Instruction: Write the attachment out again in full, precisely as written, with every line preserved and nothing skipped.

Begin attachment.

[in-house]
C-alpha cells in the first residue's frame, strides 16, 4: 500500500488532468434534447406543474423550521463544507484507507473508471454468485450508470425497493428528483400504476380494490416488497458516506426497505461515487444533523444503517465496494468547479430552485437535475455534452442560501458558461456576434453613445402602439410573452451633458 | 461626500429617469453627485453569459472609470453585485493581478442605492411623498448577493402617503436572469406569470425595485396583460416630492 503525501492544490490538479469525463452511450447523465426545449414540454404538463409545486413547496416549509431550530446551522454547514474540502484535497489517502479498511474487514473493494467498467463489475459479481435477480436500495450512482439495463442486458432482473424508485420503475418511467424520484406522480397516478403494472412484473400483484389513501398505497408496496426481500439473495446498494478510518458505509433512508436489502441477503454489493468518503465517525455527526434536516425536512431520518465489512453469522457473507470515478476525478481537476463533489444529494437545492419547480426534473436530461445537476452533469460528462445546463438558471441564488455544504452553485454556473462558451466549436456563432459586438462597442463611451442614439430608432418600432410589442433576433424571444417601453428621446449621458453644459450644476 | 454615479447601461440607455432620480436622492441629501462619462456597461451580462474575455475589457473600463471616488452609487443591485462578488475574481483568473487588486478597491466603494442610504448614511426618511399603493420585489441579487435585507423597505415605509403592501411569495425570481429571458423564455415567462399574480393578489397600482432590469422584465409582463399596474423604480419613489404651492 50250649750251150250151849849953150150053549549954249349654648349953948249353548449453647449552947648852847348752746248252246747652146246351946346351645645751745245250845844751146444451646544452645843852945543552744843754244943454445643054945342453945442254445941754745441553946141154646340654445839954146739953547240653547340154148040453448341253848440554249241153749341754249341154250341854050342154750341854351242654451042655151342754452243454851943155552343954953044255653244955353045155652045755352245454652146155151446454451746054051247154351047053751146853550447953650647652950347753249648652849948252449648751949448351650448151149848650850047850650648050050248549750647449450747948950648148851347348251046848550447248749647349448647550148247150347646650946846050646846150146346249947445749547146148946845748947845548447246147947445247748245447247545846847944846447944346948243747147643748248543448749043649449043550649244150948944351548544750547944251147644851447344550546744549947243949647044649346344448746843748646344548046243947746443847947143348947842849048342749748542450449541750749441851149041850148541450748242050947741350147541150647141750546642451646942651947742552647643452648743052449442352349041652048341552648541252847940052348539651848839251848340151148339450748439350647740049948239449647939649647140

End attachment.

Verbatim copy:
[in-house]
C-alpha cells in the first residue's frame, strides 16, 4: 500500500488532468434534447406543474423550521463544507484507507473508471454468485450508470425497493428528483400504476380494490416488497458516506426497505461515487444533523444503517465496494468547479430552485437535475455534452442560501458558461456576434453613445402602439410573452451633458 | 461626500429617469453627485453569459472609470453585485493581478442605492411623498448577493402617503436572469406569470425595485396583460416630492 503525501492544490490538479469525463452511450447523465426545449414540454404538463409545486413547496416549509431550530446551522454547514474540502484535497489517502479498511474487514473493494467498467463489475459479481435477480436500495450512482439495463442486458432482473424508485420503475418511467424520484406522480397516478403494472412484473400483484389513501398505497408496496426481500439473495446498494478510518458505509433512508436489502441477503454489493468518503465517525455527526434536516425536512431520518465489512453469522457473507470515478476525478481537476463533489444529494437545492419547480426534473436530461445537476452533469460528462445546463438558471441564488455544504452553485454556473462558451466549436456563432459586438462597442463611451442614439430608432418600432410589442433576433424571444417601453428621446449621458453644459450644476 | 454615479447601461440607455432620480436622492441629501462619462456597461451580462474575455475589457473600463471616488452609487443591485462578488475574481483568473487588486478597491466603494442610504448614511426618511399603493420585489441579487435585507423597505415605509403592501411569495425570481429571458423564455415567462399574480393578489397600482432590469422584465409582463399596474423604480419613489404651492 50250649750251150250151849849953150150053549549954249349654648349953948249353548449453647449552947648852847348752746248252246747652146246351946346351645645751745245250845844751146444451646544452645843852945543552744843754244943454445643054945342453945442254445941754745441553946141154646340654445839954146739953547240653547340154148040453448341253848440554249241153749341754249341154250341854050342154750341854351242654451042655151342754452243454851943155552343954953044255653244955353045155652045755352245454652146155151446454451746054051247154351047053751146853550447953650647652950347753249648652849948252449648751949448351650448151149848650850047850650648050050248549750647449450747948950648148851347348251046848550447248749647349448647550148247150347646650946846050646846150146346249947445749547146148946845748947845548447246147947445247748245447247545846847944846447944346948243747147643748248543448749043649449043550649244150948944351548544750547944251147644851447344550546744549947243949647044649346344448746843748646344548046243947746443847947143348947842849048342749748542450449541750749441851149041850148541450748242050947741350147541150647141750546642451646942651947742552647643452648743052449442352349041652048341552648541252847940052348539651848839251848340151148339450748439350647740049948239449647939649647140